If you commute by train or bus, however, you have a few more options to help you make a seamless transition between the commute and the office, and then between transit and home. The most crucial ingredient: a small laptop or a tablet with a keyboard or stylus, so you can handle email or even draft documents. It also pays to use applications that make it easy to get up and running when you arrive at your destination. I use a small utility program that stores my open apps and windows as a group: When I commuted, I had it set to launch Word, Excel and Outlook when I arrived at the office, and browser windows with Facebook and Netflix when I got home. If you use different computers at home and at the office, use the same browser in both locations and keep it synced so you have the same extensions and bookmarks available in both places.
One of the hazards of hybrid work is that you get out of the rhythm that most of us have when we’re either full time at home, or full time at the office: When each day of the week has its own location and schedule, it’s hard to get into a consistent routine and pace.
To protect my precious at-home work time from the perils of the internet, I use a time-tracking app that runs in the background and tells me where all my time went. Once you know where you tend to waste time or lose focus, you can use parental controls to block your access to problem apps or sites during the workday. If you have a similar challenge at the office, you can use time-tracking software there, too—or use your time-tracking report to show how hard it is to get uninterrupted time at the office, and use that to build a case for spending more days at home.
More and bigger screens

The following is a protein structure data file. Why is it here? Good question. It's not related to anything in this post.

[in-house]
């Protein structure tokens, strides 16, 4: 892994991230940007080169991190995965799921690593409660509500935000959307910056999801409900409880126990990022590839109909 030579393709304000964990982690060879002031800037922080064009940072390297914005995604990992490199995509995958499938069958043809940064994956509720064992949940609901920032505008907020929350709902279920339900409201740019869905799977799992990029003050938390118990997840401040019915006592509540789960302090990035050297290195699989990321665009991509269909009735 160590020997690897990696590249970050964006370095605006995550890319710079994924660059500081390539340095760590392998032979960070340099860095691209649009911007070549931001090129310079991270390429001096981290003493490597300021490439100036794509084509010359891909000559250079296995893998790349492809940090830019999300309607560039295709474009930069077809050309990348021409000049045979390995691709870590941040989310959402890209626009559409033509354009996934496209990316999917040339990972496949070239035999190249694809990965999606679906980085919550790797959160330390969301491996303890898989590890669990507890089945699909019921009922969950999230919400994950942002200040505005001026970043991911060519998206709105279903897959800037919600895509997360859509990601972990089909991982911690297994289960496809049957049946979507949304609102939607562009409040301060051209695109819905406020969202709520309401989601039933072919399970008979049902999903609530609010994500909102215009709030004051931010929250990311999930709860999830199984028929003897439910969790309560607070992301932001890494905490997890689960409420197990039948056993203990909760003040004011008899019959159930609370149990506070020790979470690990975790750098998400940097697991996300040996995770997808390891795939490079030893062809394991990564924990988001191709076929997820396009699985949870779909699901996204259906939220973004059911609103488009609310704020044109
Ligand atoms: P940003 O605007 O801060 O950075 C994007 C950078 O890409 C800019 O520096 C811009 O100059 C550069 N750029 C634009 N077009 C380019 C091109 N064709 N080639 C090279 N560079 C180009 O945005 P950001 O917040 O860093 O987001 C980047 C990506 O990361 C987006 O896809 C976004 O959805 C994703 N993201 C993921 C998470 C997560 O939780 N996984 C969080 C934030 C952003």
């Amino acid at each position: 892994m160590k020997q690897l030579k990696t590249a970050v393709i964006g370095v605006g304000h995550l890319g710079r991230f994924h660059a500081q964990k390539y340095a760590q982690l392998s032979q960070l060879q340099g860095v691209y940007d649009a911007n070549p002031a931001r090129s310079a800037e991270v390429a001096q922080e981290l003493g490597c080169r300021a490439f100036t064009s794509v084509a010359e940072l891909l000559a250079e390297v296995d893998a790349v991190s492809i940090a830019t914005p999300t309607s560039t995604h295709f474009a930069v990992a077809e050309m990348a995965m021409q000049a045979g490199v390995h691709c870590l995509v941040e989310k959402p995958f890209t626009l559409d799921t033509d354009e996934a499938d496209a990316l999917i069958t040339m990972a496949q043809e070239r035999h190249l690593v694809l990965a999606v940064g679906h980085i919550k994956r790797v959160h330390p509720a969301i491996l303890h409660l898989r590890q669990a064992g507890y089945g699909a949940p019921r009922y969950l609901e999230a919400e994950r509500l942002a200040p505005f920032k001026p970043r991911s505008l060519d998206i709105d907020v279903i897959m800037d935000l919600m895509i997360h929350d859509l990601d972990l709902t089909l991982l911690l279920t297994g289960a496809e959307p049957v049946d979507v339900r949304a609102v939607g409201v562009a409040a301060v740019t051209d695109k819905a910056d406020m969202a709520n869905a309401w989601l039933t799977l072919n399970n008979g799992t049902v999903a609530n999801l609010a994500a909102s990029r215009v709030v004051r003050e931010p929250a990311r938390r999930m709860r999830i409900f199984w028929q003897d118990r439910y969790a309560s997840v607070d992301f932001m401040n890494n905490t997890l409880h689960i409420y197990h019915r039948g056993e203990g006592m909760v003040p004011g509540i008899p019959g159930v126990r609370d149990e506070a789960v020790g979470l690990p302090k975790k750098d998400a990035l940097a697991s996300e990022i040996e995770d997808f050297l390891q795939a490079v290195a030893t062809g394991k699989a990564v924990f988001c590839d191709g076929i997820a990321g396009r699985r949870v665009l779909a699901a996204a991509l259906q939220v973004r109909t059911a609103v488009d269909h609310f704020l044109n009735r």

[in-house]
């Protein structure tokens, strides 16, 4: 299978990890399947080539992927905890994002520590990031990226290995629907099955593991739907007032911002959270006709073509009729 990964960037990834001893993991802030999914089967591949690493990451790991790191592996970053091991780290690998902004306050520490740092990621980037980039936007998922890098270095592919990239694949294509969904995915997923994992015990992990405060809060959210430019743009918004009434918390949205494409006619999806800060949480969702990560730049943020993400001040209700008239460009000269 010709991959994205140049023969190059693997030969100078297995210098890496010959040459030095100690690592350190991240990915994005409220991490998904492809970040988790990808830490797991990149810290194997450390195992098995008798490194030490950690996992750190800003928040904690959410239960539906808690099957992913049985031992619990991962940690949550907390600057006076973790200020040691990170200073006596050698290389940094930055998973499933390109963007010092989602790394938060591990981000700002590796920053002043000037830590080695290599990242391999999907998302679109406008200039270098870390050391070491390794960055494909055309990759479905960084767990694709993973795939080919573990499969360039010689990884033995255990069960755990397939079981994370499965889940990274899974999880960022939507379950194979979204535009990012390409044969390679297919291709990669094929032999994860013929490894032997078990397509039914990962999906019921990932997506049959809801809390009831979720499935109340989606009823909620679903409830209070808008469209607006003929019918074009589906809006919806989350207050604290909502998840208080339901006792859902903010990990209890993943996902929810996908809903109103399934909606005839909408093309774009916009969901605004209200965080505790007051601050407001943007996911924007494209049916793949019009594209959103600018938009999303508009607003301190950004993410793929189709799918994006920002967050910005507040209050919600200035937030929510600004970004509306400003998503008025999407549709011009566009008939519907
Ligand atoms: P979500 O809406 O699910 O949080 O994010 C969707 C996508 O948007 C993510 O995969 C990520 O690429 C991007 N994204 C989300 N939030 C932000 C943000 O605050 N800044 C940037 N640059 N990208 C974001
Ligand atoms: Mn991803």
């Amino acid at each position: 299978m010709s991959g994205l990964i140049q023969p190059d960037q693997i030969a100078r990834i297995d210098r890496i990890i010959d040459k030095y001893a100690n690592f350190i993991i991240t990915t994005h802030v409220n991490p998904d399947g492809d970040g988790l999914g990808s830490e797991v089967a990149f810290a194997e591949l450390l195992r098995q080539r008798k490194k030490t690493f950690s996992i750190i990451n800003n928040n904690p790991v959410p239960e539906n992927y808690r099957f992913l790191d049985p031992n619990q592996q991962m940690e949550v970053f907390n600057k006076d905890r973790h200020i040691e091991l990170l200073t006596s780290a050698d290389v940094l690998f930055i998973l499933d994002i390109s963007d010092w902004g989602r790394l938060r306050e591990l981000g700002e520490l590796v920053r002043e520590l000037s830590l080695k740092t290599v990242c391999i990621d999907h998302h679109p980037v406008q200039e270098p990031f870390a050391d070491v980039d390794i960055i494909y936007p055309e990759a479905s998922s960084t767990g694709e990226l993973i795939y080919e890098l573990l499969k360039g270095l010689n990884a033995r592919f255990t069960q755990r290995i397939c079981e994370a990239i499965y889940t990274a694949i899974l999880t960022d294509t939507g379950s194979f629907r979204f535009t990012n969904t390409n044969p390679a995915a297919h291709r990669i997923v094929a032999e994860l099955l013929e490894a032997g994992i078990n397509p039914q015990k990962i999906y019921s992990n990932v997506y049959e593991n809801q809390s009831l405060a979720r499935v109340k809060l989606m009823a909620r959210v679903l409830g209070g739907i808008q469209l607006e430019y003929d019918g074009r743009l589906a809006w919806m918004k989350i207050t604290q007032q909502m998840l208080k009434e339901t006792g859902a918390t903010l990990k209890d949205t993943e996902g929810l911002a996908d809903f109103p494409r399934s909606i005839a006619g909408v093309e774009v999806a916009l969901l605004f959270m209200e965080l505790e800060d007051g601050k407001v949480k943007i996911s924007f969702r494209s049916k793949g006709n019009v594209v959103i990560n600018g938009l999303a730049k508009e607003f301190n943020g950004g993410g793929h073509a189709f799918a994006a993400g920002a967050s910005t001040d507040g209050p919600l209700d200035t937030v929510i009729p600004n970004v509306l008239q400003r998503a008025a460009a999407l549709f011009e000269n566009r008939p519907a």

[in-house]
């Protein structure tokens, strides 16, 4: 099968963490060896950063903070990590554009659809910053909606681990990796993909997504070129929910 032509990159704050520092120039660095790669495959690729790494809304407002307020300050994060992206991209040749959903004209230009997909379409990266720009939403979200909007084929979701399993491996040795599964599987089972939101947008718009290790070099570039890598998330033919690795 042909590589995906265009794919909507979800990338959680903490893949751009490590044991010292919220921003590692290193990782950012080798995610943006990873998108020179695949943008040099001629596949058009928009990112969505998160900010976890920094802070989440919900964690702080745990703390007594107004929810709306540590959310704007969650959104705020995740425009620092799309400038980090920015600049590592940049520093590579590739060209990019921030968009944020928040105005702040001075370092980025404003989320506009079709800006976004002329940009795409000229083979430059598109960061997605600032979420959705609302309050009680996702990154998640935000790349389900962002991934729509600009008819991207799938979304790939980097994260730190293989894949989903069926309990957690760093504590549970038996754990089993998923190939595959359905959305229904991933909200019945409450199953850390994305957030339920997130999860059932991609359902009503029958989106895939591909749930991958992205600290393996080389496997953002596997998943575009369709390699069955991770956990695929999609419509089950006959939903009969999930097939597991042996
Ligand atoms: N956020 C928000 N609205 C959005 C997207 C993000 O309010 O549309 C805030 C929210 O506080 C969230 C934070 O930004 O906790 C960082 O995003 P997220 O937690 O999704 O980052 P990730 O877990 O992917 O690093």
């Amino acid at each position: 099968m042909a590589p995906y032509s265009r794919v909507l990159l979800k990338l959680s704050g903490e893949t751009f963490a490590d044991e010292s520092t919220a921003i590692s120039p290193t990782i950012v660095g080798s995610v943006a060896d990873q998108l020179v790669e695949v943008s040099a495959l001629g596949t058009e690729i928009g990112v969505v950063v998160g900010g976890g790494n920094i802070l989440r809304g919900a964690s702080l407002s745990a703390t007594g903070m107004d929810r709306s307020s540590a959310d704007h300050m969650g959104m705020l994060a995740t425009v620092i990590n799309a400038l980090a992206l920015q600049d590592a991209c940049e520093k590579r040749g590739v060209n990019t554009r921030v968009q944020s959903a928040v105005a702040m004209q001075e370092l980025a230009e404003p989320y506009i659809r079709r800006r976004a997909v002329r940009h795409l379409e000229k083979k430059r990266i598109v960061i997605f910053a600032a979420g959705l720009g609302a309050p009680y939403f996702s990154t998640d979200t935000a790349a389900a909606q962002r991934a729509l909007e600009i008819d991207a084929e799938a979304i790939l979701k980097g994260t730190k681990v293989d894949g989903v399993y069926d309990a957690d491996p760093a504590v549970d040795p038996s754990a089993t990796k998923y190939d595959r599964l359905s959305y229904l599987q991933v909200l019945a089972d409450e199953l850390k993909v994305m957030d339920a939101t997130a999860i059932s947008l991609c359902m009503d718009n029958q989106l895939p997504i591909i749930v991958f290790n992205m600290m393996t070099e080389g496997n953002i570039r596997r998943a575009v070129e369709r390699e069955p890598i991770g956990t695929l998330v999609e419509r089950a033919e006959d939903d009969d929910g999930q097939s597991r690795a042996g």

Many workers have traditionally lived a double life when it comes to their screen experience: They use a laptop when at home and a large work-provided monitor—or monitors—in the office.
Maybe that works when you’re home a few days a month. But if you’re truly hybrid, and working several days a week at home, that just won’t do. You need to have multiple large screens wherever you’re working.
I say that as someone who spent much of the past decade working on laptop screens. Once the pandemic forced me to start writing from home instead of in coffee shops and on airplanes, however, I discovered the joy of working with large screens—as many of them as possible. Even one large external monitor can dramatically increase your productivity on your days at home. Suddenly you’re able to see that entire spreadsheet, or keep half an eye on the Slack messages popping up on your laptop while you draft that report on your large, main screen.
Adding a second full-size monitor to the setup gives you a virtual portal for co-working. Dedicate that monitor to your videoconferencing software, and you can chat with colleagues (and actually see them!) while you work together on a shared document, or plan a marketing campaign using a cloud-based project-management tool.
The downside of all this, of course, is the expense. And it’s why electronics manufacturers and retailers potentially will win big from the spread of hybrid work.
But employers and employees stand to win big as well. The key is to have the tools to minimize the friction of a fractured work life—and maximize the benefits.
Dr. Samuel is a technology researcher and co-author of “Remote, Inc.: How to Thrive at Work…Wherever You Are.”